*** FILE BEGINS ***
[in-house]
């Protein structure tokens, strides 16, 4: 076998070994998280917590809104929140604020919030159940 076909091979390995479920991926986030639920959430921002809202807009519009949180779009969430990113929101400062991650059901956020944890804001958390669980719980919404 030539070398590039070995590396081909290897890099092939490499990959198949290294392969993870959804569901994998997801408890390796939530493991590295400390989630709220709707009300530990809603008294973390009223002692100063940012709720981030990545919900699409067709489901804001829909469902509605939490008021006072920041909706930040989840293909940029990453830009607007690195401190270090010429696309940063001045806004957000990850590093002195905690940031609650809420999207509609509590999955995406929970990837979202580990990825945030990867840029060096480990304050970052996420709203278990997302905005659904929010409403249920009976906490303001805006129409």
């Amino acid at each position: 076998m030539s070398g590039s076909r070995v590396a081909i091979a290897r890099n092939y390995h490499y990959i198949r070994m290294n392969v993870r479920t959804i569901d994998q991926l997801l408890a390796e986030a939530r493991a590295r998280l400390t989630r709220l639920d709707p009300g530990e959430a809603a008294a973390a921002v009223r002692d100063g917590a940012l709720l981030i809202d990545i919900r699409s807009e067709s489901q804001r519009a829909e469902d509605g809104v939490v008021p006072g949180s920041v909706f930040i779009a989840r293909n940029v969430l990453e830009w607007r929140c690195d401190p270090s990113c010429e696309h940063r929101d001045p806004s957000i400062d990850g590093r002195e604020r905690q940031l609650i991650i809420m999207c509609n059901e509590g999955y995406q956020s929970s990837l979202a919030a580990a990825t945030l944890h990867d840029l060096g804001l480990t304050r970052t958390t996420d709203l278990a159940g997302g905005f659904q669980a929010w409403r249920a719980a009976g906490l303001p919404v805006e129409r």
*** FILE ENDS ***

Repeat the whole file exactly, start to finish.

[in-house]
């Protein structure tokens, strides 16, 4: 076998070994998280917590809104929140604020919030159940 076909091979390995479920991926986030639920959430921002809202807009519009949180779009969430990113929101400062991650059901956020944890804001958390669980719980919404 030539070398590039070995590396081909290897890099092939490499990959198949290294392969993870959804569901994998997801408890390796939530493991590295400390989630709220709707009300530990809603008294973390009223002692100063940012709720981030990545919900699409067709489901804001829909469902509605939490008021006072920041909706930040989840293909940029990453830009607007690195401190270090010429696309940063001045806004957000990850590093002195905690940031609650809420999207509609509590999955995406929970990837979202580990990825945030990867840029060096480990304050970052996420709203278990997302905005659904929010409403249920009976906490303001805006129409």
């Amino acid at each position: 076998m030539s070398g590039s076909r070995v590396a081909i091979a290897r890099n092939y390995h490499y990959i198949r070994m290294n392969v993870r479920t959804i569901d994998q991926l997801l408890a390796e986030a939530r493991a590295r998280l400390t989630r709220l639920d709707p009300g530990e959430a809603a008294a973390a921002v009223r002692d100063g917590a940012l709720l981030i809202d990545i919900r699409s807009e067709s489901q804001r519009a829909e469902d509605g809104v939490v008021p006072g949180s920041v909706f930040i779009a989840r293909n940029v969430l990453e830009w607007r929140c690195d401190p270090s990113c010429e696309h940063r929101d001045p806004s957000i400062d990850g590093r002195e604020r905690q940031l609650i991650i809420m999207c509609n059901e509590g999955y995406q956020s929970s990837l979202a919030a580990a990825t945030l944890h990867d840029l060096g804001l480990t304050r970052t958390t996420d709203l278990a159940g997302g905005f659904q669980a929010w409403r249920a719980a009976g906490l303001p919404v805006e129409r």